How to take good pictures of moss to help identifiers id it?

I love moss and notice lots of different kinds of it when I’m out. It’s hard to get a good identification on my observations, though. Anyone have suggestions on what to concentrate on when photographing moss that would help in others id-ing it?


The only advice I have gotten is to have good, clear photographs, and description of the environment as most would need microscopic views. I use my iPhone with a clip on closeup lens.
I, too, would like either more tips or confirmation of the above.


related threads:


Thank you for these links. Before I posted I did a search on the forum page for “moss” but obviously I have a lot to learn about searching here! I’ll definitely check these links out. Carol

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Is one type of clip on closeup lens better than others? I guess I need to buy one, because my photos so far aren’t very good and I like small things.

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There might be, but I’ve used really cheap ones and they seem fine. I lose these so easily that it’s never been worth it for me to get a high-end one. A friend of mine keeps it clipped to his hat brim, which works for him but has definitely failed me multiple times.


I have the Raynox macro lens for my camera and love it for stuff like this. I’m not aware of and haven’t tried others though.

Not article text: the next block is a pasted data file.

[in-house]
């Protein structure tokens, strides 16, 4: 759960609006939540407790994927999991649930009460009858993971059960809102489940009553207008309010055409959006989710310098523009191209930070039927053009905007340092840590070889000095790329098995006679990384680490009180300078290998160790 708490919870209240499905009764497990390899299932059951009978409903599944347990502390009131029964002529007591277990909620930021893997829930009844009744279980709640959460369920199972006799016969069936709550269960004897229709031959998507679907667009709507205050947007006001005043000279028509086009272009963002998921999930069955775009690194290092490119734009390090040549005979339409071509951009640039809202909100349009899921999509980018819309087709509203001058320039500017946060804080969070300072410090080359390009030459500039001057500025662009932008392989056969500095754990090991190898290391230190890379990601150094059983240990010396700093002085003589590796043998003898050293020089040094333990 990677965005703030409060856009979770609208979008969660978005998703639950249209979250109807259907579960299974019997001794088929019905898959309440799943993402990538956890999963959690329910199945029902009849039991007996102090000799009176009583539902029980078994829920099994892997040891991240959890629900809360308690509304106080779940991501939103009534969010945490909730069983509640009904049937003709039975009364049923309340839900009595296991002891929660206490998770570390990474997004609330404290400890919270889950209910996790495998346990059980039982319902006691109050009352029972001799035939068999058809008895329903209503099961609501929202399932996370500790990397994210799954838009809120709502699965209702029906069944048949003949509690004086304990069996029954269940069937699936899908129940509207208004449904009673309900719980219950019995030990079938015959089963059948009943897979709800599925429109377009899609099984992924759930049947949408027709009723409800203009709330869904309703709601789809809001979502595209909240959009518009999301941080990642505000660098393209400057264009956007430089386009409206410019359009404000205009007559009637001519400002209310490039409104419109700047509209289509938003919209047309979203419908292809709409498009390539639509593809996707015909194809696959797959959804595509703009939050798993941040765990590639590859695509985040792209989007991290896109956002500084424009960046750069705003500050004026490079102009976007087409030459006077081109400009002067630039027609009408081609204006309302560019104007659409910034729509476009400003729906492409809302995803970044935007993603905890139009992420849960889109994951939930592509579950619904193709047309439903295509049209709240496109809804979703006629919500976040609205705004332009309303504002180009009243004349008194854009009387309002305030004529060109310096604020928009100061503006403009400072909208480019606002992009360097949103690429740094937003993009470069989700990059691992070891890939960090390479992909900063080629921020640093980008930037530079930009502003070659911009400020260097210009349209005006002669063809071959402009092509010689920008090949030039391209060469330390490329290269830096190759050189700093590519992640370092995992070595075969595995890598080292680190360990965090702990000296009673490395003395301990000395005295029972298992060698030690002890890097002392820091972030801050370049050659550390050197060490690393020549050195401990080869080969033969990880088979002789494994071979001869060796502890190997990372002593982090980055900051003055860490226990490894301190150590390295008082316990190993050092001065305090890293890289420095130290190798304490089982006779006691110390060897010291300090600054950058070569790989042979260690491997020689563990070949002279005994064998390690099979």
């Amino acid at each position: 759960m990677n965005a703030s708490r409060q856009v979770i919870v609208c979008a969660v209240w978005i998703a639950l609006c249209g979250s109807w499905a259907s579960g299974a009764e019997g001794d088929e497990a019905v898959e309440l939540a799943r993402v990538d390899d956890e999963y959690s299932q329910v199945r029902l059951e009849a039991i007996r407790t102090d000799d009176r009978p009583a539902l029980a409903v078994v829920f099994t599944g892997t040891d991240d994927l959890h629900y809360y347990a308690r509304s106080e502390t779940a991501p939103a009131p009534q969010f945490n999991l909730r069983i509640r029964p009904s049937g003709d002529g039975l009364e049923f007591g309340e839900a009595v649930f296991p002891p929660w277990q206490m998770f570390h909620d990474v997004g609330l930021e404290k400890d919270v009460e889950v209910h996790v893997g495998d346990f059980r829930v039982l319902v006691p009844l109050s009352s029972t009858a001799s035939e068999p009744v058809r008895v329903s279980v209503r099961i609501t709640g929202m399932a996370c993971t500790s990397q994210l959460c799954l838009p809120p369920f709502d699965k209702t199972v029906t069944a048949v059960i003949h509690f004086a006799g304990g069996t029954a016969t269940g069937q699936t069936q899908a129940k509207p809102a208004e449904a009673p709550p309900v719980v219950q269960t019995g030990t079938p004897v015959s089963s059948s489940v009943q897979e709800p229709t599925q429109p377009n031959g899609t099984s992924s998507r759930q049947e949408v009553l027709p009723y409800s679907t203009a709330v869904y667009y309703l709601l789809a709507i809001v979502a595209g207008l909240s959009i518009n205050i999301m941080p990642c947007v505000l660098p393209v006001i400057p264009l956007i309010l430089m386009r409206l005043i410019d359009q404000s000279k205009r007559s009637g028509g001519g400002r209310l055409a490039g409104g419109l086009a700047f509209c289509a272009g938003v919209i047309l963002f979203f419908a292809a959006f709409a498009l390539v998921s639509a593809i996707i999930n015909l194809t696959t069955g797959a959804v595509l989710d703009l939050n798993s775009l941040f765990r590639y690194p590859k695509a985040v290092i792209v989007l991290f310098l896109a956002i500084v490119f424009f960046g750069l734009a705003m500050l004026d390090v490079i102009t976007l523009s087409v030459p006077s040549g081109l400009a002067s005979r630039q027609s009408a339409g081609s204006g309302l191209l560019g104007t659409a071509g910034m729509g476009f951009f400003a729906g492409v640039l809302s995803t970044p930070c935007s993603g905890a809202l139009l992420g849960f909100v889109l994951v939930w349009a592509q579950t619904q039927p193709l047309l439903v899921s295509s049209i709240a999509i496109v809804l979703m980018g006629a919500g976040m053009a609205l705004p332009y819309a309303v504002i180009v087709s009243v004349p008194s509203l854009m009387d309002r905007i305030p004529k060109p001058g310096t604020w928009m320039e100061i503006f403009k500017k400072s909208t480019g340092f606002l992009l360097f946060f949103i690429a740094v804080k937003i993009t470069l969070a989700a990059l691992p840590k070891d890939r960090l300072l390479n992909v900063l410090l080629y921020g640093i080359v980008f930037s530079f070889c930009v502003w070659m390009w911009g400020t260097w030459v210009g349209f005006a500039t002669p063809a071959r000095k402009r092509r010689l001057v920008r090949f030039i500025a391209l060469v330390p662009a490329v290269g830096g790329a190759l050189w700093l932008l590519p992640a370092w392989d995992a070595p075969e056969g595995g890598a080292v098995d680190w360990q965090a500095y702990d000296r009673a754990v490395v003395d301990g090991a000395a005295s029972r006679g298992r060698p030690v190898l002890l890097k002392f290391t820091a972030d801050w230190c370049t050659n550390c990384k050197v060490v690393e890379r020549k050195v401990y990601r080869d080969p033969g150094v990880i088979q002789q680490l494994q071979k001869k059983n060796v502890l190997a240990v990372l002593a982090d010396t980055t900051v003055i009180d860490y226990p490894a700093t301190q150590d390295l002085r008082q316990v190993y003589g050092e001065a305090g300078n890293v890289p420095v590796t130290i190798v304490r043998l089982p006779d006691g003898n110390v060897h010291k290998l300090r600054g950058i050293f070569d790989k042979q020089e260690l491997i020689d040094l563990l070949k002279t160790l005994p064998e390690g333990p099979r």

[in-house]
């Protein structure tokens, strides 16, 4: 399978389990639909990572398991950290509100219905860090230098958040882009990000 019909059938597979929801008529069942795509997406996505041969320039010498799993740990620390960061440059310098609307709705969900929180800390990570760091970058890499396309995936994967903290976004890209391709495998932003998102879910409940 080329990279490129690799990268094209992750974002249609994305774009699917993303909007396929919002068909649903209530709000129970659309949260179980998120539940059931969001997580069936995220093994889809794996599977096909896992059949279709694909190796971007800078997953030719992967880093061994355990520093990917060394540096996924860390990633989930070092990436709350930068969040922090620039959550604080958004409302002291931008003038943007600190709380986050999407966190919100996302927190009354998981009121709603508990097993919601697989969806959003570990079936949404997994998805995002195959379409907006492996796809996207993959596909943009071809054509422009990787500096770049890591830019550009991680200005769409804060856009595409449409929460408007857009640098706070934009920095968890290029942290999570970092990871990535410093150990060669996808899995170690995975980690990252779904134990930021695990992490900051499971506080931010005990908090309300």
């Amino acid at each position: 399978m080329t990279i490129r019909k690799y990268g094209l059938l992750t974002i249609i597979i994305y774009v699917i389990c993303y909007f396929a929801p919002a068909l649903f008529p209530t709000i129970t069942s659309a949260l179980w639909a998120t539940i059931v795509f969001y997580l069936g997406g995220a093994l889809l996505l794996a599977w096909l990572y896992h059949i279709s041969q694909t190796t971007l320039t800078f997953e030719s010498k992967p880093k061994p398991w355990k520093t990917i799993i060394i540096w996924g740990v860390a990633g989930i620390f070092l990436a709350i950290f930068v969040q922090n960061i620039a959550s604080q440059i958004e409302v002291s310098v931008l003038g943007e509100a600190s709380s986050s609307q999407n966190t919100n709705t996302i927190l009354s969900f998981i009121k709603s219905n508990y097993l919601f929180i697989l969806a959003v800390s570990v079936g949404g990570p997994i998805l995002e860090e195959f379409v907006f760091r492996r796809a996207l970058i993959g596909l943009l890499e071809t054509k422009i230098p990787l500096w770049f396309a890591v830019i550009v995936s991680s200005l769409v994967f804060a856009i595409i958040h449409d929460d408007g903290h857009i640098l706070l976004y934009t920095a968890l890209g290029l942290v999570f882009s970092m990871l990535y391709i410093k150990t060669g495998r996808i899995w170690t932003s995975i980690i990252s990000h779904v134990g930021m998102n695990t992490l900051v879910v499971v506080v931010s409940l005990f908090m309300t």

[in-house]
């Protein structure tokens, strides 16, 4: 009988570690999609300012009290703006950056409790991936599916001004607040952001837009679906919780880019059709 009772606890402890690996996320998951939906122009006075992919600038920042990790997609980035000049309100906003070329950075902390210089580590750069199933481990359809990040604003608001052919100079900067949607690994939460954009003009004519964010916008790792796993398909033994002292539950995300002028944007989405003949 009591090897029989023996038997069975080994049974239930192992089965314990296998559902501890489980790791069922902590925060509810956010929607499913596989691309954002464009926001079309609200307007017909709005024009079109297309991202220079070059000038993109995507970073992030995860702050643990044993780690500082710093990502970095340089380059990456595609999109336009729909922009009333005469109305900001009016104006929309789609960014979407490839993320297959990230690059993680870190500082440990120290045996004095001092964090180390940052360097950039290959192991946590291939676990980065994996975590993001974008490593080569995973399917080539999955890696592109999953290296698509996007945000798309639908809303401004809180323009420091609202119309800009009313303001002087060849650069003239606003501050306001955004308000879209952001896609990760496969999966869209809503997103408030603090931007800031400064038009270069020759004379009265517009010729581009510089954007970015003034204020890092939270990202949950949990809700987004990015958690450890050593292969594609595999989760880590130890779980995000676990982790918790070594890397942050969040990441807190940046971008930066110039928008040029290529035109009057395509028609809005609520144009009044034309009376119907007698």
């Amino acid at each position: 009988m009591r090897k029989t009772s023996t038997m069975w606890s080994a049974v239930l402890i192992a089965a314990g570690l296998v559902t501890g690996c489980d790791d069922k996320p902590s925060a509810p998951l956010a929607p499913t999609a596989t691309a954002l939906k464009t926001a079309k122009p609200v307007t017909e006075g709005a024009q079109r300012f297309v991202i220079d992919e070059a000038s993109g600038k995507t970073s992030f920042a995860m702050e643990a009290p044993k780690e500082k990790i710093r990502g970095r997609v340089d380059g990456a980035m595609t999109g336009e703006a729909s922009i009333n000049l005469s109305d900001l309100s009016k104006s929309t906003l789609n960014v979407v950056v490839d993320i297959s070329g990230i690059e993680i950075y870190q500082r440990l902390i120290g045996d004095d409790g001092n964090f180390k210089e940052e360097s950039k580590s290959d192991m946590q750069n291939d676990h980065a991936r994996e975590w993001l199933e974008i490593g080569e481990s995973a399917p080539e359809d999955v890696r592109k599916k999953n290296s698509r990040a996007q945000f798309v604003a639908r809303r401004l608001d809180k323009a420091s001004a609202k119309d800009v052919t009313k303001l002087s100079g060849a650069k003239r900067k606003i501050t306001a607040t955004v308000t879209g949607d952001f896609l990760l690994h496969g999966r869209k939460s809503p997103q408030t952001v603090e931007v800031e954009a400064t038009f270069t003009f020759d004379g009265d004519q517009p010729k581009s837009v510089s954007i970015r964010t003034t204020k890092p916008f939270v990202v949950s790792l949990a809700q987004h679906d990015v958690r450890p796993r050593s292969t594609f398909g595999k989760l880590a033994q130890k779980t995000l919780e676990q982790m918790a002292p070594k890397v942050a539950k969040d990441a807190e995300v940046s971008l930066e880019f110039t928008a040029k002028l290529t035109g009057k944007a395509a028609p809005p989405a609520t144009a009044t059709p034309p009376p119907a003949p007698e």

I also have a microscope and have moss and liverwort observations that combine habitat shots, close-ups taken with the camera and macro lens, and microscopy of all sorts of structures from the leaves to spores. I went through several keys to figure out what to do microscopy on and ID it to species and wrote a description about all that noting that I was pretty confident about it. Many are still sitting at Needs ID without confirmation. Some have been favorited by others but no confirming IDs yet…

So don’t expect instant gratification and don’t be too disappointed if your efforts don’t result in IDs. It might take a while - adding to projects can help to increase the chance someone knowledgeable will see it. I understand some areas have more moss experts than others, so your experience may vary. If there is no other expert for your area on iNat, maybe try to become the expert by looking at books and keys for hints what structures to observe.

I think in many cases, the following info can help at least narrow it down to a family or genus: 1) Habitat and substrate the moss is growing on (e.g. rock, tree bark, clay), 2) a picture of an entire plant if possible to show growth habit, branching pattern, leaf arrangement etc. 3) close-ups of the leaves (e.g. do they have a midrib, toothed edges), and 4) any sporophytes or other reproductive structures you can find such as gemmae cups on liverworts.

Edited to add: Another trick I’ve learned from a bryologist is to take a spray bottle with water on your outings to get pictures of dry vs. wet plants as they can differ quite a bit.


I tend to buy cheaper ones. I’m on my third set because I keep losing them.

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Thanks for all the helpful replies about clip on closeup lenses.

Thank you very much for your detailed response! Lots of food for thought there!

Dr. David Wagner shared extensive tips about how to store and photo moss specimens. I’d like to make a journal post of them, but can’t figure out how to put the photos in my journal post. I can copy and paste them here, but it would take a lot of comments. Can you suggest how best to share this information?


I think with journal posts any images you want to include have to be stored elsewhere on the web so you can use an img src HTML tag. I’ve uploaded images to Flickr before putting them into my posts.

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